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Dayton Flyers point guard John Crosby returning to team

Dayton Flyers point guard John Crosby changed his mind about leaving the program and will return for the 2017-18 season, UD announced Tuesday.

Crosby, a 6-foot-2 guard from Baltimore, Md., who is entering his junior season, told coach Anthony Grant on April 17 he wanted to transfer. He was granted his release from the program.

“With the coaching change, my family advised me to ask for my release to allow me to consider my options,” Crosby said in a statement. “The more I thought about the possibility of leaving, the more I realized how much I love my teammates and love the University of Dayton. I have asked coach Grant to allow me to remain on the team, and I really appreciate getting this opportunity. I am excited about our team and my role on it.”

RELATED: Crosby silences critics with big game

With Scoochie Smith graduating, Crosby’s decision left UD without a point guard committed to the program for next season. It found a new one Saturday when Jalen Crutcher, a 6-3 point guard from Ridgeway High School in Memphis, Tenn., signed. Now it has two point guards going into next season.

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“John and I have met on multiple occasions since he requested his release,” Grant said in a statement. “He has expressed a desire to remain at UD and pursue his goals and dreams within the parameters of our team. John has always been a respectful young man and is well-liked by his teammates and those around the program. We look forward to having John as a member of our team as move ahead to the 2017-18 season.”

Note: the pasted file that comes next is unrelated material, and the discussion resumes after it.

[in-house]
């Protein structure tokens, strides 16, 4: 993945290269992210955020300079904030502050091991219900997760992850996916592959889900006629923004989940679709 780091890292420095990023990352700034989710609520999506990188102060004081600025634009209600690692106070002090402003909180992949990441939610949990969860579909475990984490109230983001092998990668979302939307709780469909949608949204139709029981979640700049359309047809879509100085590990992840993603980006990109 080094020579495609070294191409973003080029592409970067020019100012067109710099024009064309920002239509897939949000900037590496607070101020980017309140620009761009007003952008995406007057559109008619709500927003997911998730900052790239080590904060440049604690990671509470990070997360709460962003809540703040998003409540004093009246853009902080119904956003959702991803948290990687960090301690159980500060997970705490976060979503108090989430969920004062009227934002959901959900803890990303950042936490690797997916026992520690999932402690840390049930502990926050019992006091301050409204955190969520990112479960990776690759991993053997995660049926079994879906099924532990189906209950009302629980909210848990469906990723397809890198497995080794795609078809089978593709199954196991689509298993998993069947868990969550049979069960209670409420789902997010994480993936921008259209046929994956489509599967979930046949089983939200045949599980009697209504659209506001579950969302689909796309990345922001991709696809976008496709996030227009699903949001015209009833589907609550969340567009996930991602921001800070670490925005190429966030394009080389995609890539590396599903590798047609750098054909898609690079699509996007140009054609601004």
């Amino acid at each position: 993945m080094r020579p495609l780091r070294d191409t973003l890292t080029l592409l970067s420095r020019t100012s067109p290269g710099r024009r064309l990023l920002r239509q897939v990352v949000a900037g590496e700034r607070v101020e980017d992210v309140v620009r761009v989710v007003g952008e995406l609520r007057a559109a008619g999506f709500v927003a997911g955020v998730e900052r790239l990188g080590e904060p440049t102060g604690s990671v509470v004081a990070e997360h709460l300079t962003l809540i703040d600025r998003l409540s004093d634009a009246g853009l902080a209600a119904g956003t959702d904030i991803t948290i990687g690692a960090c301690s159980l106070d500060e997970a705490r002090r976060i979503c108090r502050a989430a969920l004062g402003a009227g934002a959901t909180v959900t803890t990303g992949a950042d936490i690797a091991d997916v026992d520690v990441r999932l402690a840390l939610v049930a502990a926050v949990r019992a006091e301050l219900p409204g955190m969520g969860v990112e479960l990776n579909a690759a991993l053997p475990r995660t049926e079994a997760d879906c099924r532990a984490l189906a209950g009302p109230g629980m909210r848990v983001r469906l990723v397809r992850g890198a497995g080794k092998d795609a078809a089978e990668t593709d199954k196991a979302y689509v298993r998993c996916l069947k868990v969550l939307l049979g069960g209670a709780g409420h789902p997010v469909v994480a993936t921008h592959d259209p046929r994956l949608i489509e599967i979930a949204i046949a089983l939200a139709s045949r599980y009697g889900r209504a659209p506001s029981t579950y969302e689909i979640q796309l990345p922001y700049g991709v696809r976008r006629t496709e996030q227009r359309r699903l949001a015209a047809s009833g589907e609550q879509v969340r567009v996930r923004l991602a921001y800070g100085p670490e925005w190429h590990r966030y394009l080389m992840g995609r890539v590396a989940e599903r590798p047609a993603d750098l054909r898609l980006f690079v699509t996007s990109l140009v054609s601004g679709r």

With Crosby returning, Dayton has 12 scholarship players, though the status of forward Ryan Mikesell, who will be a junior, is in question because he has to undergo offseason surgeries this month and next on both hips for hip impingements.

RELATED: Mikesell facing six-month recovery

Crosby appeared in 32 of 33 games as a freshman, averaging 2.4 points and 0.9 assists in 9.1 minutes per game. His playing time increased to 13.3 minutes as a sophomore. He appeared in all 32 games and averaged 2.8 points and 1.2 assists.

Crosby’s turnover average jumped from 0.8 as a freshman to 1.1 as a sophomore. In 2016-17, he showed a strong outside shooting touch, making 11 of 23 3-pointers (47.8 percent) but struggled to finish at the basket, shooting 28.9 percent on two-point attempts.

Crosby’s turnover numbers improved as the season progressed. He had one turnover in his final six games (32 total minutes).

Crosby played his best game of the season Feb. 21 in a victory over George Mason at UD Arena. He had 12 points on 4-of-5 shooting in 12 minutes and starred in a decision second-half run. He played three minutes in the NCAA tournament loss to Wichita State.

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